Kathleen McGookey ~ Three Short Pieces

My Anger Tours the State Capitol

My Anger touch­es every door­knob embossed with the State seal and will not shake hands with anyone

When invit­ed, My Anger does not lie on the glass floor to look at gold-leaf stars on the domed ceil­ing, four sto­ries up. The docent was late, the wood bench was hard. I am ready to give her a talk­ing to. My Anger is not inter­est­ed in the num­ber of crys­tals on each chan­de­lier or the time it takes to clean them. Too bad the House and Senate are emp­ty today, the Appropriations Committee is not hear­ing comments—My Anger has a few things to say. For now, My Anger is hun­gry and hunger sat­is­fies her. She counts the stairs back down to the glass floor, back past the unfin­ished por­trait, back out­side. If the sun would stop shin­ing on her face, My Anger could pre­tend to sleep on the long bus ride home.

In the Basement

When My Anger can’t sleep, she makes sure I’m awake, too. She perch­es on my bed with clip­board and pen, and asks me to name the top five injus­tices against her this year.  Her sleek braid is not one bit mussed. I tell her I’m sleep­ing down­stairs. She fol­lows and asks, What do you like about night? Before I can answer, she lists moths, satel­lites, and her pearly toe­nails reflect­ing the nightlight’s green­ish glow. Now her stom­ach hurts. She stays in the bath­room a long time, moan­ing and retch­ing and call­ing for me. I watch the blink­ing red lights that bloom on radio tow­ers just beyond my house. Against my bet­ter judge­ment, I join her and stroke her hair. I give her a Dixie cup of water to rinse her mouth.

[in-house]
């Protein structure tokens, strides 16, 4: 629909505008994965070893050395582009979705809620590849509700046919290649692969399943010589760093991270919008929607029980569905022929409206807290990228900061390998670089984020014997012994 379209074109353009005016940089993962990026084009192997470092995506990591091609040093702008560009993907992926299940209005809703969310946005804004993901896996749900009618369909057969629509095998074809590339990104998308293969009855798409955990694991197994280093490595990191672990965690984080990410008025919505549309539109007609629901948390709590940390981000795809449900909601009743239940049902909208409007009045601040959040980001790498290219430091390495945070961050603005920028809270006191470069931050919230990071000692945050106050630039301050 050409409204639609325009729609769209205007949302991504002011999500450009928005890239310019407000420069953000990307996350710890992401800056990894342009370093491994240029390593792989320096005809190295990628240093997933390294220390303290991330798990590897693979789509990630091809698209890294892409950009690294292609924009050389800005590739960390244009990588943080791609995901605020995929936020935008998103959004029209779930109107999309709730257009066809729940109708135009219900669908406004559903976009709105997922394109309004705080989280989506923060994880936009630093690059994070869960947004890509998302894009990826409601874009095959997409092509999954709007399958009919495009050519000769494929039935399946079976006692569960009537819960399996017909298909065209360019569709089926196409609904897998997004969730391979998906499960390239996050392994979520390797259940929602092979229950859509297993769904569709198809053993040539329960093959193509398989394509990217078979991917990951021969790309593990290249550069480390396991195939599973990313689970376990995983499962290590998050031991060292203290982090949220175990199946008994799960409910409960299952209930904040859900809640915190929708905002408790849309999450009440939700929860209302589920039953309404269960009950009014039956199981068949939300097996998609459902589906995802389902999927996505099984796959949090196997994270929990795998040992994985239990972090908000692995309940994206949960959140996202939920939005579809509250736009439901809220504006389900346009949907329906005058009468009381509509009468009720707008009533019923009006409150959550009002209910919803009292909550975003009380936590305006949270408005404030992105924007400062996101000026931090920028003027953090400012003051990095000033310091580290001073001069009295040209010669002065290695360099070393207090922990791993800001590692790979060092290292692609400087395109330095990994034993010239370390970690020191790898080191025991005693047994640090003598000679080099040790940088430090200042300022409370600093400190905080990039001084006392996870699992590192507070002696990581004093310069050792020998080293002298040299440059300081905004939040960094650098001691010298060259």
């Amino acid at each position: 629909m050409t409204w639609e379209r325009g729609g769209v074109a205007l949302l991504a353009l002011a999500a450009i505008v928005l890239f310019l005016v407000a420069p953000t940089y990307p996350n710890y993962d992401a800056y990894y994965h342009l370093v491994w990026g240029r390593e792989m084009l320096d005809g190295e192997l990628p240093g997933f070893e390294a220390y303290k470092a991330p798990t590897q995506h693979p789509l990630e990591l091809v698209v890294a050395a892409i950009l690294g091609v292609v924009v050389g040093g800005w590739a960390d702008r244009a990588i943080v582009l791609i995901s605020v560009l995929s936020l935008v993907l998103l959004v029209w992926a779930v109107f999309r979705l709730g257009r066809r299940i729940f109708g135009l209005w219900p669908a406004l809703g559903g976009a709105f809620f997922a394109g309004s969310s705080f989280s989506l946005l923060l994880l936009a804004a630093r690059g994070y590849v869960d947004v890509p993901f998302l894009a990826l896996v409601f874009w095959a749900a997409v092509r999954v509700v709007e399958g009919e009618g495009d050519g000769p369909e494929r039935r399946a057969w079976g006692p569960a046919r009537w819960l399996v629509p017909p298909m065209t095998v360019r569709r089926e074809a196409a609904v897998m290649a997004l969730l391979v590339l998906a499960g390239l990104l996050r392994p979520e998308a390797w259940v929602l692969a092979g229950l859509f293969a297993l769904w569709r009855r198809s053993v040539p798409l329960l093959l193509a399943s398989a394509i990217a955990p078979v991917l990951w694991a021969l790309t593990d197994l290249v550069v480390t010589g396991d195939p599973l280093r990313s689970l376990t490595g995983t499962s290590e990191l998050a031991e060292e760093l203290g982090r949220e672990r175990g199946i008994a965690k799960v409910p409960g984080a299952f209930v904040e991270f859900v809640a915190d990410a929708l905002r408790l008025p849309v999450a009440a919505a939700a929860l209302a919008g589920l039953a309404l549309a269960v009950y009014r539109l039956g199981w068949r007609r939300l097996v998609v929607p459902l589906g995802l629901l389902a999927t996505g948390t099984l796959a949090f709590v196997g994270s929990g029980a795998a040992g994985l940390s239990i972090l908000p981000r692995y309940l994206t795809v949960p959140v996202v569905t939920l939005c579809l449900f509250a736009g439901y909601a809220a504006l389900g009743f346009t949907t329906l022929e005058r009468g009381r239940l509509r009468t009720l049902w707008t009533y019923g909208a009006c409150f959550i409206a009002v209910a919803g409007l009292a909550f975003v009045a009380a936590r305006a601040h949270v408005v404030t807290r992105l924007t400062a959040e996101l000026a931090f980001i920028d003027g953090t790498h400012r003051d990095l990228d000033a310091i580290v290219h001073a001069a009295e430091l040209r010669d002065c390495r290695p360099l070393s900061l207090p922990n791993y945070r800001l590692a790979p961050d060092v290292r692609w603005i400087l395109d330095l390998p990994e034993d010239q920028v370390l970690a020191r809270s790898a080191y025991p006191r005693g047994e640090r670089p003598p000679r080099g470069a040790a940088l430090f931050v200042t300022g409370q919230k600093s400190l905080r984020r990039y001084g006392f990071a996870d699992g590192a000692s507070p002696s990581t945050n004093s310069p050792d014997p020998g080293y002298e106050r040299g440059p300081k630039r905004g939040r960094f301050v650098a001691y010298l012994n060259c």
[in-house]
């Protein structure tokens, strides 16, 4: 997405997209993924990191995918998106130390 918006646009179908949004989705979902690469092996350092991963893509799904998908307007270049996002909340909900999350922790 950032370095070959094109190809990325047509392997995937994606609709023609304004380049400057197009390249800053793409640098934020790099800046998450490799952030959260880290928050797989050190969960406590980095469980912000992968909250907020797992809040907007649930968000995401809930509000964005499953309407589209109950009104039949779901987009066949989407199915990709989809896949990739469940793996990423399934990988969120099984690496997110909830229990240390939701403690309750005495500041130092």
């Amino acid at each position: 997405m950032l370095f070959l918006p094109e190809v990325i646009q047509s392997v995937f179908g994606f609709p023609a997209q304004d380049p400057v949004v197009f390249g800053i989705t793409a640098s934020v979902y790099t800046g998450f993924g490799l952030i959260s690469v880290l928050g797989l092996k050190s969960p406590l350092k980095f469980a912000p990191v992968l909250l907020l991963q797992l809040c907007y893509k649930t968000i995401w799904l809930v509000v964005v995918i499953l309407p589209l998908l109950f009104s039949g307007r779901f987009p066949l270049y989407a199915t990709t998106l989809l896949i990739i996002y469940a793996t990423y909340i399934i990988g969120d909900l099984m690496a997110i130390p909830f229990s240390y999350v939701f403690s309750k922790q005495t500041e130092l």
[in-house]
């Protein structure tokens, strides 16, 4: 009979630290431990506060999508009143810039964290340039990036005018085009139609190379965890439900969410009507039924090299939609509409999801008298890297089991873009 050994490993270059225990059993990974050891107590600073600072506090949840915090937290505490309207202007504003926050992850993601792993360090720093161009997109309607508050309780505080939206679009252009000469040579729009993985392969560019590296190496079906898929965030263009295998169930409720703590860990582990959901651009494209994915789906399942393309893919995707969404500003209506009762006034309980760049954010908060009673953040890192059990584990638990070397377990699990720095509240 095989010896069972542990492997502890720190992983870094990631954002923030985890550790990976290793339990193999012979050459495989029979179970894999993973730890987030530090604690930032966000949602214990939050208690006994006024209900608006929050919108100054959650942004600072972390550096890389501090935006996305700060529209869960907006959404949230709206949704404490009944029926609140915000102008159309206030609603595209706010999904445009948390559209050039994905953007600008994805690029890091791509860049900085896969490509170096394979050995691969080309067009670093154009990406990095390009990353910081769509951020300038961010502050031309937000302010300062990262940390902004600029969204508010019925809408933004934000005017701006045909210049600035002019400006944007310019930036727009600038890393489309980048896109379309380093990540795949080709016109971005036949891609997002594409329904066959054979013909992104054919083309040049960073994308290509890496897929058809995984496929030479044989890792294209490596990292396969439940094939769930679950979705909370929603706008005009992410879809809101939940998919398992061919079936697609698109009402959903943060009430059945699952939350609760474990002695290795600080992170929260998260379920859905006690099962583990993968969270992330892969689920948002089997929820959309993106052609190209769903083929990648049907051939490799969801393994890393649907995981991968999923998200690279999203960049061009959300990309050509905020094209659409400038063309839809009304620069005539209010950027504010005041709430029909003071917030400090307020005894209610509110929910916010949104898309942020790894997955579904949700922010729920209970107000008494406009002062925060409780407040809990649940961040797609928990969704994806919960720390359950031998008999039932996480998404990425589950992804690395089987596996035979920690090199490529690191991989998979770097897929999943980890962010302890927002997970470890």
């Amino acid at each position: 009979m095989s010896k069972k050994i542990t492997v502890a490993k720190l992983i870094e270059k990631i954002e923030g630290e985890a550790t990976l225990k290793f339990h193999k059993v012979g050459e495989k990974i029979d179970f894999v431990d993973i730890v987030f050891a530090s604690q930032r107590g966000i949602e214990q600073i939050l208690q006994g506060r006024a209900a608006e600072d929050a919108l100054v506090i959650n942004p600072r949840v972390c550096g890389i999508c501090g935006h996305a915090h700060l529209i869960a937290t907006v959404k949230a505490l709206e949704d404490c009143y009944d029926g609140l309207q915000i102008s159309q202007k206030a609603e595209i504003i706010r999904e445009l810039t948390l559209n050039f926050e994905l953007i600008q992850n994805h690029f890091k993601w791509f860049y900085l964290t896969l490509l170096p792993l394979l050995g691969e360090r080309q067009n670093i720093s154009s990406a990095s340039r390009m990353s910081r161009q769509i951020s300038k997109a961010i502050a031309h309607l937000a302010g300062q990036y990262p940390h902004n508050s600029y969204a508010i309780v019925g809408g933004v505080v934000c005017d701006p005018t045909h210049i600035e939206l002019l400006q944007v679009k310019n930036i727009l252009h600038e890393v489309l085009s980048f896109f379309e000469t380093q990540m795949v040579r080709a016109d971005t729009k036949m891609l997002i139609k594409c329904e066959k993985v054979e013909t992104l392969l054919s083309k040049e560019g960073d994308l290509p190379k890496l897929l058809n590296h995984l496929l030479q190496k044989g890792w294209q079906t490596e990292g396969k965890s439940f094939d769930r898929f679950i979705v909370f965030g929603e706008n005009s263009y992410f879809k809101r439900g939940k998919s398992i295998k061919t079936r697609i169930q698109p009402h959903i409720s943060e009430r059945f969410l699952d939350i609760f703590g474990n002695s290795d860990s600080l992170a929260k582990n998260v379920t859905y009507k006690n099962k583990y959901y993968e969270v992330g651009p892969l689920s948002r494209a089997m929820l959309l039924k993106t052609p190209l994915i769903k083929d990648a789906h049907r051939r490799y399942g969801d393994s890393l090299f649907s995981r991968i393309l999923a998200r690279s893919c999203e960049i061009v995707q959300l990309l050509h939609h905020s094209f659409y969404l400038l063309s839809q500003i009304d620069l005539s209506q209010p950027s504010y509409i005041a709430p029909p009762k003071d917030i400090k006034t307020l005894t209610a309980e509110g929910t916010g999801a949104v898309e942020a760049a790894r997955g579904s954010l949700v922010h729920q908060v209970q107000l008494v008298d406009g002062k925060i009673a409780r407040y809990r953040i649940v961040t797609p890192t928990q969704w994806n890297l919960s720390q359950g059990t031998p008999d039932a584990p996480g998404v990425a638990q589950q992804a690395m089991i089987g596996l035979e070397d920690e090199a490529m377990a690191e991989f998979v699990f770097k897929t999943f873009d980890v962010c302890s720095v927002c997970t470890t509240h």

Self Help

Yesterday I locked My Anger out of the house. I said Unless you’re bleed­ing, you can’t come back in. For a while she rat­tled the win­dows and doors, but the locks held. Stillness enveloped the house like snow. Dust motes lin­gered in shafts of sun­light that glazed my clut­tered rooms. I took a bath. I baked a pie. Out in the yard, My Anger jug­gled bones. She filled three wheel­bar­rows with dug-up rocks, took an axe to the birch, and stacked the wood for win­ter. Already she’d shrunk to half her usu­al size. Black wal­nuts thumped to the ground, encased in hard green shells. She stained her hands and clothes when she gath­ered them. Even though she had so much more to do, she crouched in the rub­ble and cried.


Kathleen McGookey’s work has appeared in jour­nals includ­ing The Antioch Review, Boston Review, Crazyhorse, Denver Quarterly, Epoch, Field, Indiana Review, The Laurel Review, Ploughshares, The Prose Poem:  An International Journal, Prairie Schooner, Quarterly West, Seneca Review, West Branch, and Willow Springs.  She is the author of Whatever Shines, October Again, and Mended, and the trans­la­tor of We’ll See, by French prose poet Georges Godeau.  Her book Stay is forth­com­ing from Press 53 in fall 2015; her book At the Zoo is forth­com­ing from White Pine Press in spring 2017.  She has received grants from the Irving S. Gilmore Foundation, the Arts Fund of Kalamazoo County, and the Sustainable Arts Foundation.  She has taught at Hope College, Interlochen Arts Academy, and Western Michigan University.